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Learning Braille For this assignment, you’ll need to learn some basic Braille. To start, watch this video on the basics of English Braille In Braille, characters are represented by cells. A cell generally represents one letter. A cell contains six (or sometimes eight) positions for dots, in two columns. At each position, there could be a raised (shaded) dot, or left flat (empty). French Braille All Braille systems are organized into decades: ordered groups of 10 letters. Each position in the decade has an associated pattern. See the YouTube video for more on the patterns and a mnemonic for memorizing them. English Braille has two and a half decades for its letters, French has four. When Braille was developed in the 19th century, the letter ‘w’ was not commonly used in French. This is why ‘w’ is not where you’d expect it in the alphabet in either system. The 40 letters make up a table of four rows and ten columns. We will be counting from zero for the rows and columns, since Python and other programming languages work this way. 0 1 2 3 4 5 6 7 8 9 0 r r r r r r r r r r r r r r r r r r r r r r r r r a / 1 b / 2 c / 3 d / 4 e / 5 f / 6 g / 7 h / 8 i / 9 j / 0 1 r r r r r r r r r r r r r r r r r r r r r r r r r r r r r r r r r r r k l m n o p q r s t 2 r r r r r r r r r r r r r r r r r r r r r r r r r r r r r r r r r r r r r r r r r r r r r u v x y z ¸c ´e `a `e `u 3 r r r r r r r r r r r r r r r r r r r r r r r r r r r r r r r r r r r ˆa ˆe ˆı ˆo ˆu ¨e ¨ı ¨u œ w Decade 0 is also used to represent the digits 1-9 and 0, in that order. So 1 is the same as ‘a’, etc. Finally, there is another decade to represent the most common punctuation, where we take the decade-pattern and shift it all downward. Note the most common punctuation in French Braille is different from English Braille (in the video). 0 1 2 3 4 5 6 7 8 9 4 r r r r r r r r r r r r r r r r r r r r r r r r r , ; : . ? ! ” ( * ) Finally, for this assignment, there are six more important characters in French to know about which do not follow the decade pattern. Note the capital symbol in French Braille is different from the English Braille one in the video. r r r r r r r r r r r r r space hyphen/dash apostrophe guillemets capital number 3 1 Warmup [0 points] For us to be converting text to Braille, we’ll need a few helper functions. Download helpers.py, put your name at the top, and complete these functions: 1. is in decade: given two strings, determine if the first one is contained in the second one, and that the first string is a single character. This will be useful in the future where we are checking if a character is part of a given decade. 2. is irregular: given a string, determine if it’s a single character that is one of the irregular characters listed in the pre-defined global variable IRREGULAR CHARS. These “irregular” characters are called as such because they don’t follow regular patterns like the other Braille characters we’ll see. This will only return True if it’s a single character, so “- -” would return False. 3. is digit: given a string, determine if it’s a single character representing a digit (0-9). We provide the global variable DIGITS. 4. is punctuation: given a string, determine if it’s a single character that is one of the punctuation marks that follow the regular Braille patterns. These have been pre-defined for you in the global variable PUNCTUATION. Then have a look at the function is letter we provided. It tests whether a string is a single character that is one of the regular French Braille letters. You should not edit this function. It is provided for you to call this function elsewhere. Then complete: 5. is known character: given a string, determine if it’s a single character representing one of the letters, digits or punctuation supported by our Braille translator. 6. is capitalized: return whether a string is a single capitalized letter supported by our Braille translator. 4 2 Single Characters to French Braille [30 points] In this assignment we’ll be converting four types of characters to Braille: letters (A-Z & a-z), digits (0-9), regular punctuation, and irregular characters. You may want to review page 3 for this. Download char to braille.py and put your name at the top. Complete this function: 1. convert irregular [5 points]: given a character that is one of the irregular characters, return it in French Braille. We’ll be using o to represent a raised dot and . to represent an empty position, and putting a new line in between each row of the Braille cell. A hyphen hence becomes: .. .. oo Return None if the input is not an irregular character. Note: there are multiple characters that correspond to apostrophe and hyphen (see docstring). Then take a moment to note the function decade pattern, which gives the pattern associated with each column of the Braille decades. A “pattern” is the set of what dots are raised in the top two rows of the 0th decade. You should not edit this function. It is provided for you to call elsewhere. Then, complete: 2. convert digit [5 points]: given a string representing a digit, convert it to Braille. Return None if the string is not a digit. 3. convert punctuation [5 points]: given a string representing one of the regular forms of punctuation, convert it to French Braille. Return None if the string is not one of the standard punctuation in PUNCTUATION. 4. decade ending [5 points]: return the associated bottom row for a given decade, from the table on page 3. (0: ‘..’, 1: ‘o.’, 2: ‘oo’, 3: ‘.o’) Then read the docstrings of these two functions that we give you. Do not edit these functions; they are provided for you to call elsewhere. • letter row given a letter, returns which of the four letter decades it belongs to (zero-indexed). See the table on page 3. • letter col given a letter, returns its position (zero-indexed) within its decade. See the table on page 3. Then complete: 5. convert letter [5 points]: given a letter (upper or lower case), convert it to French Braille. Return None if it is not a letter in French Braille. 6. char to braille [5 points]: given a character, convert it to French Braille if we know how. If it’s a letter we don’t support, return the letter unchanged. 5 3 Converting Braille Representations Text can be represented, or encoded in many different ways. Our goal in this part of the assignment is to convert from how we have been representing braille characters so far into Unicode, which is how we represent text on most of the Internet. 3.1 Different representations In this assignment, we will use five ways to represent a letter such as r r r r (n). 1. The o-string representation. This is what we’ve been using so far, where we represent a raised dot with an o and a lowered with a ., and new line characters to indicate new rows of the braille cell. So r r r r is: oo .o o. 2. The raised-position representation. Every position in a braille cell has a standardized number. The positions are numbered as such: We can then list how many of the positions have a raised dot. For r r r r that would be 1, 4, 5, and 3; or, the string ‘1453’. Traditionally, braille uses six dots, which is what we have been working with so far. However for academic/mathematical notation an eight-dot system is often used to expand the range of possible symbols. 3. The binary representation. Based on the position numbers above, if we have a raised dot we place a 1; if lowered, 0. So ‘1453’ becomes ‘10111000’. For this we will always use an 8-bit representation. This is because Unicode represents 8-dot braille cells rather than the tradional 6-dot cells. To turn a 6-dot cell into an 8-dot cell, add two unraised dots to the end. 4. The hex representation. This is a hexadecimal number that corresponds to the Unicode representation (see below), such as 281316 for h ( r r r ). 5. The Unicode representation. Unicode is the most popular way of encoding text on computers today. It also supports 8-dot Braille. Each character in Unicode has an associated hexadecimal number, whether it’s ‘n’ (014416), ‘n’ (092816) or the heart emoji (276416). For us to go from o-string to Unicode, we will convert in multiple stages: o-string → raised-pos → binary → hex → Unicode 6 3.2 Code to Complete [20 points] Download the file to unicode.py and put your name at the top. Complete these functions: 1. raisedpos to binary [5 points]: convert a string in raised-position format to binary format (see previous page). Do not worry about handling strings that are not in raised-position format. 2. binary to hex [5 points]: convert a binary representation of a Braille character to its unique hex number. See the docstring for how. Note: this will require the built-in function hex, which takes in a base-10 number and converts it to a string in hexadecimal that starts with ‘0x’. For example, hex(26) returns the string ‘0x1a’ rather than just ‘1a’. 3. is ostring [5 points]: return whether the input string is formatted like a Braille o-string. Both 6-dot and 8-dot o-strings should return True. 4. ostring to unicode [5 points]: if we have an o-string, using the functions in the to unicode module, convert from o-string to Unicode. Otherwise, return the string unchanged. Remember we wrote some functions in this module for you to use.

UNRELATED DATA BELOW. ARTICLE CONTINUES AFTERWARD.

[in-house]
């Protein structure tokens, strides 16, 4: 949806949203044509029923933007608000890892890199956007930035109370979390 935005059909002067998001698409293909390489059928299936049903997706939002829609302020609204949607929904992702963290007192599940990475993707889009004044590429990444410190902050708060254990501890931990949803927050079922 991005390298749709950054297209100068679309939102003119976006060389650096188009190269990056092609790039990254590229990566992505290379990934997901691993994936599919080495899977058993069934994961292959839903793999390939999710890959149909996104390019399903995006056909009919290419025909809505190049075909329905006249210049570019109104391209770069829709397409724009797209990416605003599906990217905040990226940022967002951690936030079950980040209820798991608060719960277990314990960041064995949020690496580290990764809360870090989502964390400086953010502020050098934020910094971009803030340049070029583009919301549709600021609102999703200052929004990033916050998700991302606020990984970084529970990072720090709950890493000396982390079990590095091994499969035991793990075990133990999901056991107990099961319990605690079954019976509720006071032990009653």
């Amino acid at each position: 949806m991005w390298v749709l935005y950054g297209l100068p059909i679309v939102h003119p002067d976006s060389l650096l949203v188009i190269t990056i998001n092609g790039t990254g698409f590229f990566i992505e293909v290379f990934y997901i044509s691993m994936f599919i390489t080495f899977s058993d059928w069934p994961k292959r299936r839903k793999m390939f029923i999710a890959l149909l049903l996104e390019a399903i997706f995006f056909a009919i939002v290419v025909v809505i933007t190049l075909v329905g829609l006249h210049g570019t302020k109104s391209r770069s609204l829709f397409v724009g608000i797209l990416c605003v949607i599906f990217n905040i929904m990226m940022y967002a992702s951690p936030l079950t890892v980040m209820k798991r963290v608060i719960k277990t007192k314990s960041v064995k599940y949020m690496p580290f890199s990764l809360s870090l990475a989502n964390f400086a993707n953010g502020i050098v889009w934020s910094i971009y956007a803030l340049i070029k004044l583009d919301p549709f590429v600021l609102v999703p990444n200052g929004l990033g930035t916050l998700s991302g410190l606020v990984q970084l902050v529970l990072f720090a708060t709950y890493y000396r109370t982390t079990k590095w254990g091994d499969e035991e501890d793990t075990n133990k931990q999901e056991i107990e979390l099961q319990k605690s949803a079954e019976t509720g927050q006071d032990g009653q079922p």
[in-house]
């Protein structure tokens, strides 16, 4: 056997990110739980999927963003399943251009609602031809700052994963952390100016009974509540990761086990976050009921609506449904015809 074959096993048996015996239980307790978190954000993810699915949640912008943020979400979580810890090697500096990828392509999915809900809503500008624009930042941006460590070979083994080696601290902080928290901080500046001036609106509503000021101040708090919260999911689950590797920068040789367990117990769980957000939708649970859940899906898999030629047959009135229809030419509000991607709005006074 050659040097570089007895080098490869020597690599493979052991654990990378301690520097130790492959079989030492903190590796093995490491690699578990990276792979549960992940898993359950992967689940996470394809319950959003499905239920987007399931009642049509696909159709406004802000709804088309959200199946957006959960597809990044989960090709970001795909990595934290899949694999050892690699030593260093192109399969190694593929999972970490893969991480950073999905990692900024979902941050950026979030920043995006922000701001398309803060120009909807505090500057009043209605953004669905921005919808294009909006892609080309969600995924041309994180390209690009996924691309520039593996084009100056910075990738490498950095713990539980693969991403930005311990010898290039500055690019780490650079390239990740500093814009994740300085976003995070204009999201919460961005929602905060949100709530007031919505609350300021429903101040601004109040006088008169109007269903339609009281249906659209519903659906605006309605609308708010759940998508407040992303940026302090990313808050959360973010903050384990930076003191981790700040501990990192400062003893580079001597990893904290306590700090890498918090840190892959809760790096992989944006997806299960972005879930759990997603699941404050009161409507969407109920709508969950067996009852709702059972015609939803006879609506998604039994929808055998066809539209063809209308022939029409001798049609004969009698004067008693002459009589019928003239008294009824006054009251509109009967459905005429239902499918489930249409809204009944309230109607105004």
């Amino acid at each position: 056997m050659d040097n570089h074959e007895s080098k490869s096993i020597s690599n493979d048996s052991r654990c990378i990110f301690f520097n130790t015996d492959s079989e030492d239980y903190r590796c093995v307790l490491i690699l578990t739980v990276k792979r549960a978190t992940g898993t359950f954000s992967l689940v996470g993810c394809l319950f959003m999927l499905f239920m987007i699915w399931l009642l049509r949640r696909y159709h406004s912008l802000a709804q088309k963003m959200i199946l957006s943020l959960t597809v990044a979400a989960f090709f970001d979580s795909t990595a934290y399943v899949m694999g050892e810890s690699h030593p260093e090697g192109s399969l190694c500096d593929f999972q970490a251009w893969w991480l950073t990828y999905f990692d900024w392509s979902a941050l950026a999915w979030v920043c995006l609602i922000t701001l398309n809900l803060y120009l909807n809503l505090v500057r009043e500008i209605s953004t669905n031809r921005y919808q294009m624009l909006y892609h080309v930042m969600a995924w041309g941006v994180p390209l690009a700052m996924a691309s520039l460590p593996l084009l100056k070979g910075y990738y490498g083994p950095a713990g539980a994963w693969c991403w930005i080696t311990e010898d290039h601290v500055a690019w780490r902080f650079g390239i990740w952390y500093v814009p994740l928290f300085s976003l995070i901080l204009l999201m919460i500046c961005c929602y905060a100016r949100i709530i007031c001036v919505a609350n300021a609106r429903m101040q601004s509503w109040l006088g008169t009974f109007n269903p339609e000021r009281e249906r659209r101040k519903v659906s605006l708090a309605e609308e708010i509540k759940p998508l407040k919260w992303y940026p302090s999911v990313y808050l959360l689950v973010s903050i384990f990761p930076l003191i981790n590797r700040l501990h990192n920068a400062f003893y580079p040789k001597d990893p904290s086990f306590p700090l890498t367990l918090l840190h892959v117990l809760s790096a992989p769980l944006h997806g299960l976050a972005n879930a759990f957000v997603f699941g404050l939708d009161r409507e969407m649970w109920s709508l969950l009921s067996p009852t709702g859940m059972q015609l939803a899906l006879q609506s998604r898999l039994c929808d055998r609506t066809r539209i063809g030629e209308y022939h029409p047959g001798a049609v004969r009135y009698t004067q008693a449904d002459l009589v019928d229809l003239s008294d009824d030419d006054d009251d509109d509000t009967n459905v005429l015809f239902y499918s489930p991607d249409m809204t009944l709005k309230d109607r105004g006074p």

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These solutions may offer step-by-step problem-solving explanations or good writing examples that include modern styles of formatting and construction of bibliographies out of text citations and references. Students may use these solutions for personal skill-building and practice. Unethical use is strictly forbidden.